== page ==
I was a little shaken and upset at first, as I maneuvered into line in the lane next to him.  We had reached the point where the border lines began, so I knew there would be no going anywhere fast for the next hour or so. I tried to catch the man’s eye so I could wave and say sorry, but he just looked away. A few minutes later, the car in front of him didn’t pull up right away when the line moved forward a few feet.  The man laid into his horn with the same gusto he had honked me.  It was so ridiculous to honk when you’re going to be sitting in line for the next hour, I burst out laughing.  What exactly did the man think he would gain by moving up those few feet right away instead of waiting a few seconds?

039While he was busy honking in the left lane, I was quickly working my way across the lanes to try to get into one of the right lanes. I had discovered on my last trip that the right lanes at the San Ysidro crossing open up two or three times down the road into multiple lanes, so they go much faster than the two left-hand lanes, which only split once at the very end.  If you don’t get into the right hand lanes right away, however, you lose your opportunity to change lanes, as the space between the lanes is filled with vendors and their carts all the way to the border. Within a few minutes, I was 5 or 6 cars ahead of the man.  Again I heard the angry honking.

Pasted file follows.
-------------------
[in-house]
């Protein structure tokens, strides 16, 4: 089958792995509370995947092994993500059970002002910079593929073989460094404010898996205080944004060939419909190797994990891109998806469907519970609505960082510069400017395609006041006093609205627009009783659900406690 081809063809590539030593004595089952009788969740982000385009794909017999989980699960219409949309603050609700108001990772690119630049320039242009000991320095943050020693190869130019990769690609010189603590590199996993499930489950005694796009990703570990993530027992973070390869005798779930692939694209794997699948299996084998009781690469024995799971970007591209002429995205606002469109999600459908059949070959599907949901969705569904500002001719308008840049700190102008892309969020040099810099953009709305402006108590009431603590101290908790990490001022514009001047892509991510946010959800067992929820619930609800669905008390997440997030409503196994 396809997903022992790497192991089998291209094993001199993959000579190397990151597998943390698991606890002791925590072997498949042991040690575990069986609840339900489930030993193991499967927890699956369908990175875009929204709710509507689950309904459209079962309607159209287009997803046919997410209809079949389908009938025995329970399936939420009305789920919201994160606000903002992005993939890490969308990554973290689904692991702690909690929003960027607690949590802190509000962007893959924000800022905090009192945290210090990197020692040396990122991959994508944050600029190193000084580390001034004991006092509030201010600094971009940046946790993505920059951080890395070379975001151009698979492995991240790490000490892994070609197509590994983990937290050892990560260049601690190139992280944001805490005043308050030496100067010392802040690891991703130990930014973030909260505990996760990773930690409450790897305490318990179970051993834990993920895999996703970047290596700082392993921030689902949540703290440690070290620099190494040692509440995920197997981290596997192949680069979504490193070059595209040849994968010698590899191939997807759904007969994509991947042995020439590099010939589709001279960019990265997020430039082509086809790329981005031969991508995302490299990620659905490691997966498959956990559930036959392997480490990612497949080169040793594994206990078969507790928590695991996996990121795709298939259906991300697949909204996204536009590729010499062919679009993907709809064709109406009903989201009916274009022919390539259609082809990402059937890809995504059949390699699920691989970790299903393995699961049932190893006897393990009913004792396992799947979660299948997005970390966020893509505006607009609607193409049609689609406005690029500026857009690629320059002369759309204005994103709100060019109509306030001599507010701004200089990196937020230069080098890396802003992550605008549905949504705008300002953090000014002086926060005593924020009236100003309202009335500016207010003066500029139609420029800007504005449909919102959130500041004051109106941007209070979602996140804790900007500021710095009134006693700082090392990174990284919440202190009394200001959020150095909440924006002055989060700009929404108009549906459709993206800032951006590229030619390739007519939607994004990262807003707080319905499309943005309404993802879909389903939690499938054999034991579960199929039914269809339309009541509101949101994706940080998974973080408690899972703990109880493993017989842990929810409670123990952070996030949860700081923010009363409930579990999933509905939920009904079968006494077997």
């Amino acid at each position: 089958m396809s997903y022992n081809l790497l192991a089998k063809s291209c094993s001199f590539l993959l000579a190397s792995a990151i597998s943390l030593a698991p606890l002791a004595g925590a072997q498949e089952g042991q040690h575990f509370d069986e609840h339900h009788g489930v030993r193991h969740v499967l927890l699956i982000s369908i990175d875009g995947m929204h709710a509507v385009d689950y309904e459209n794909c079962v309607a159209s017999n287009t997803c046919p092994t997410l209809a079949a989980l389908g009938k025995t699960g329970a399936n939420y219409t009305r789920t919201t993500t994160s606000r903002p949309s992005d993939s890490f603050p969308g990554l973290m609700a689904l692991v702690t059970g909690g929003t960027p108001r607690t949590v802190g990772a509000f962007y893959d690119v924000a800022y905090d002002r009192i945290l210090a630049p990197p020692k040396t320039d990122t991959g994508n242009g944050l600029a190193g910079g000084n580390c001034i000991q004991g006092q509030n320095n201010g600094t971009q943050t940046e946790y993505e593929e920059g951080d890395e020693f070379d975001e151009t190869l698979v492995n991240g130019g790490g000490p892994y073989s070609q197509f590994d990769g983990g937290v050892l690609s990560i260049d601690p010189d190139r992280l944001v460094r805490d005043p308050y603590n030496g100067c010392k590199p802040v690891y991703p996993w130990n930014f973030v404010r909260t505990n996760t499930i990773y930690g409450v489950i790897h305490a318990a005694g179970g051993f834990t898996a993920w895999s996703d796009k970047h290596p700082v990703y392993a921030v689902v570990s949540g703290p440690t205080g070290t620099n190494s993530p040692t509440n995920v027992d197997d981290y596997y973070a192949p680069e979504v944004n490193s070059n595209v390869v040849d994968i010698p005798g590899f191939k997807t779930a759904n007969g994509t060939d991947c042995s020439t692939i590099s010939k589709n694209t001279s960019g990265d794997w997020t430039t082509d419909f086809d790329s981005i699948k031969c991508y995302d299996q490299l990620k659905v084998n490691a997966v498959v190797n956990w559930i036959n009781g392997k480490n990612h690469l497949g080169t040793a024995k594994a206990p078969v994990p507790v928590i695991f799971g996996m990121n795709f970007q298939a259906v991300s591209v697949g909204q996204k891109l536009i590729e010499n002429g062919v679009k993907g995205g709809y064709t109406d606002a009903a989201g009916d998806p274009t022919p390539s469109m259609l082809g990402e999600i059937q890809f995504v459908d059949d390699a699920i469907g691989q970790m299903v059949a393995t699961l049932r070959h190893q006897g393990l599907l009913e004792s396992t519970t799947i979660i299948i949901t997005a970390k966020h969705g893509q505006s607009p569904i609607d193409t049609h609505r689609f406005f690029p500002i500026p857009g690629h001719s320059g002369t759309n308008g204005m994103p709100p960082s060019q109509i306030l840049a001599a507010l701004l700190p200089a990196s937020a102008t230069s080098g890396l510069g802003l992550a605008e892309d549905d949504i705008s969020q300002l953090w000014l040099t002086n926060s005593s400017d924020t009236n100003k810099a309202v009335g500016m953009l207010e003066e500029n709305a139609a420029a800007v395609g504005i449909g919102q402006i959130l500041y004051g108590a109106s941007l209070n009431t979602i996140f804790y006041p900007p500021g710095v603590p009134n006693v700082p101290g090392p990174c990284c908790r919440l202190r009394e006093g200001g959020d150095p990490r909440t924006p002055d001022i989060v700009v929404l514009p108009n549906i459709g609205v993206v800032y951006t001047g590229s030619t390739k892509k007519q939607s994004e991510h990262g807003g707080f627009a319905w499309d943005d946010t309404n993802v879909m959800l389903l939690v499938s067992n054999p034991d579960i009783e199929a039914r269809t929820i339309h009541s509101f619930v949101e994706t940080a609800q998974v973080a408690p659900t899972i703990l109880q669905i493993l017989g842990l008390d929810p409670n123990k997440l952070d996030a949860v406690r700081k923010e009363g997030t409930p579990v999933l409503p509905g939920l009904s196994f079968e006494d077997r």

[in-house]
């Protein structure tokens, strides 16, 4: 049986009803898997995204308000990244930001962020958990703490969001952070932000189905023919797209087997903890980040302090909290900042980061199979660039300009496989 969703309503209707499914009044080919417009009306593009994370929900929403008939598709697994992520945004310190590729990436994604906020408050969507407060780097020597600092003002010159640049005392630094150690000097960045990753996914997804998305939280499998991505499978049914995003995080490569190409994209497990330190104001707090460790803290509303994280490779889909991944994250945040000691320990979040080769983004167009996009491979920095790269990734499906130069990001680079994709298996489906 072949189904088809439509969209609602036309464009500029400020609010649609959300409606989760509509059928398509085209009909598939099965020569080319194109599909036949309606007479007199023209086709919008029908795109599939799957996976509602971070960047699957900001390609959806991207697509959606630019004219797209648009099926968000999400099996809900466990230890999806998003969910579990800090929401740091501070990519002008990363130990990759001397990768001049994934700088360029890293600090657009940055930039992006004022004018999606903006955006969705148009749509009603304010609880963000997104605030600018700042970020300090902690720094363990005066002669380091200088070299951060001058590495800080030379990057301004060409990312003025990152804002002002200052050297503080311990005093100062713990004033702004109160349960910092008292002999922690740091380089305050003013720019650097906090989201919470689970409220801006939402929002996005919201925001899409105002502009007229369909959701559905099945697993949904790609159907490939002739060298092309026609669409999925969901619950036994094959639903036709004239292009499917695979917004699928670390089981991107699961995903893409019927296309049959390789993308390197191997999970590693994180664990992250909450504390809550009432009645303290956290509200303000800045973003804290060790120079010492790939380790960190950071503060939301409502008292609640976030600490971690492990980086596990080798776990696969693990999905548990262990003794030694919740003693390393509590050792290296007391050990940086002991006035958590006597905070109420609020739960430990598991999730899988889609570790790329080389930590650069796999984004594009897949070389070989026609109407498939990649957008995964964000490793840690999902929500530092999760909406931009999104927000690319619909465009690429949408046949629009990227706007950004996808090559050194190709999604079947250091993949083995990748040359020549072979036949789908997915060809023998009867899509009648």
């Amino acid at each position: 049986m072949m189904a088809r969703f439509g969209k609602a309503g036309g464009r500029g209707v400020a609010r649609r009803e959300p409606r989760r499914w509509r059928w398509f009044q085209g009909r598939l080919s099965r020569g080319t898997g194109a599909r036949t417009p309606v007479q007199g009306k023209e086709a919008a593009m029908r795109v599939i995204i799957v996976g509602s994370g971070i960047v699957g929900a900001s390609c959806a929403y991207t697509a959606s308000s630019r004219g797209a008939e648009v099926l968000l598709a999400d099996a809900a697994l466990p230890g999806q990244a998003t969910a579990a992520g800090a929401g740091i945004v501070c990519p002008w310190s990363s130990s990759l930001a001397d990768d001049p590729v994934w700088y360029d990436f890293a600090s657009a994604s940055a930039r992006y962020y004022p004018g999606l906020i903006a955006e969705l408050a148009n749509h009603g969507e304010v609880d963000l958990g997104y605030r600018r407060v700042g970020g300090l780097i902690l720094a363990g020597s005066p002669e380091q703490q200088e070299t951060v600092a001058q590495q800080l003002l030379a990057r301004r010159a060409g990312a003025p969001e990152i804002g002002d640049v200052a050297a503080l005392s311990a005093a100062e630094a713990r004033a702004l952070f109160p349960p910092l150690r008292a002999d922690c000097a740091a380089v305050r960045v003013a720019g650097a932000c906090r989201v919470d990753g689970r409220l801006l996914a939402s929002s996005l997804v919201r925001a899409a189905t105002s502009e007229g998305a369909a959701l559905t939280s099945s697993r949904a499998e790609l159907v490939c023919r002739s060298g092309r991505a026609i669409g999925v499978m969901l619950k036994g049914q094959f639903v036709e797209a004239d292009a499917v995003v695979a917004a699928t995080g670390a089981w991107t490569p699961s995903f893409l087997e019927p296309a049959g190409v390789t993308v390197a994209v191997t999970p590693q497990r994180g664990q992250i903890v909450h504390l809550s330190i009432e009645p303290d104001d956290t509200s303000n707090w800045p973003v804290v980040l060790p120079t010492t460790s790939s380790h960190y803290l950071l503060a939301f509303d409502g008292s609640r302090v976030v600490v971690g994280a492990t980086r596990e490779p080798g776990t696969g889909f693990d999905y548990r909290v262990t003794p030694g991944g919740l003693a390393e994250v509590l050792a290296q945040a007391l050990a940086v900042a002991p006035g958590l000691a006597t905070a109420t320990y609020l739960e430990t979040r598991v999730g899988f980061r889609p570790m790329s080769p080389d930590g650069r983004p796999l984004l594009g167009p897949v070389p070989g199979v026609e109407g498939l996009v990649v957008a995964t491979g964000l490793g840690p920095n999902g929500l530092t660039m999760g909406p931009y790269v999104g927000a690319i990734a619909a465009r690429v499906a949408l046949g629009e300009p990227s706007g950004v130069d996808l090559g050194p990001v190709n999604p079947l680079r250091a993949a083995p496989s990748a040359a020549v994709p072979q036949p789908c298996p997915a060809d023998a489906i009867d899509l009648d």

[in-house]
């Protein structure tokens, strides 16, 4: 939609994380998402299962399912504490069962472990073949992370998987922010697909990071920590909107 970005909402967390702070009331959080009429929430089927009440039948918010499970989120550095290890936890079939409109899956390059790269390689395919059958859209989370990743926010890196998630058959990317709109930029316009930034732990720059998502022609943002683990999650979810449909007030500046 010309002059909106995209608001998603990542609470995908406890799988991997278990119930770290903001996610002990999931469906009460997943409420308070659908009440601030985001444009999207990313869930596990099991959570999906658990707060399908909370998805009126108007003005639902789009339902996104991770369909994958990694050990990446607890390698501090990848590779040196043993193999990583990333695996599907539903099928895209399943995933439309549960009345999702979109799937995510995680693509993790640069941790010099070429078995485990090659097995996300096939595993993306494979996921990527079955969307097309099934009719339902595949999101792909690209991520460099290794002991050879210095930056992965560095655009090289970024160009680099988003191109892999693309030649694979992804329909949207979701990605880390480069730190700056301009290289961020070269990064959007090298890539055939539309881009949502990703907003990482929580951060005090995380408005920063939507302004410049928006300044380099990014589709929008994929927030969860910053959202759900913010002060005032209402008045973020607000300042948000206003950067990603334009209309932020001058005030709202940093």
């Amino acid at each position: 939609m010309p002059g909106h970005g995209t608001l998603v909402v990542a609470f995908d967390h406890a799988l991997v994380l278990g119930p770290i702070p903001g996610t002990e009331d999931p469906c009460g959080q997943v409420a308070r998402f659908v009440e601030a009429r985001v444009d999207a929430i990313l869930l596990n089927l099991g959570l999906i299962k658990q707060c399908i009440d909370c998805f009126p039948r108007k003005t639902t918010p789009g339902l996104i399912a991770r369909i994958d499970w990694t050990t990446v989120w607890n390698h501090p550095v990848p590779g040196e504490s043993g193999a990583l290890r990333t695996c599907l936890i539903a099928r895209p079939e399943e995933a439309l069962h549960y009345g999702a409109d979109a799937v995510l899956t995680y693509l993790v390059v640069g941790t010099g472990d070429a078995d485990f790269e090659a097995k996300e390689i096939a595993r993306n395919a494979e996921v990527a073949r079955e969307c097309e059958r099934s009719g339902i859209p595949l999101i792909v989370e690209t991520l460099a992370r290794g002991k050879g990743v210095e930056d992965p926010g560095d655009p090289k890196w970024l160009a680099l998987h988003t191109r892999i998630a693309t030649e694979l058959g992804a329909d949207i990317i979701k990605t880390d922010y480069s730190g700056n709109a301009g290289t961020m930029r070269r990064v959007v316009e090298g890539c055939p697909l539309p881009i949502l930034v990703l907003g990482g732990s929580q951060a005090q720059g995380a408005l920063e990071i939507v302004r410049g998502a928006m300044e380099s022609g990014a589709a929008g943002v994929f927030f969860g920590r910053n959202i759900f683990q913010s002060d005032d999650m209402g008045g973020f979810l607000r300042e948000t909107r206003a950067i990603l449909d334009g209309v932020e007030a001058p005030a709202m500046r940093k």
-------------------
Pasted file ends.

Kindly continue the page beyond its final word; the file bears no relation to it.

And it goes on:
“Oh no,” moaned the 12 year old.  “Is he going to keep that up all the way to the border?  For the next hour or two?”

“Don’t worry,” I assured him. “We’ll soon be out of earshot. We can just use his honking as a gauge of how far ahead we’re getting in this lane than if we’d stayed in that lane.”

Sure enough, about 10 minutes later we couldn’t hear him any more.  He had honked at least twice more before he faded into the distance, however.

All I could do was shake my head and think, “That poor man.” His honking was making no difference to his wait time. It was only fueling his frustration.  Suddenly all the stress of the incident with him, which I had realized by then was simply his preponderance for horn-blowing and not actually a near-miss, melted away. I sat back and enjoyed the wait, watching the vendors and talking with the kids.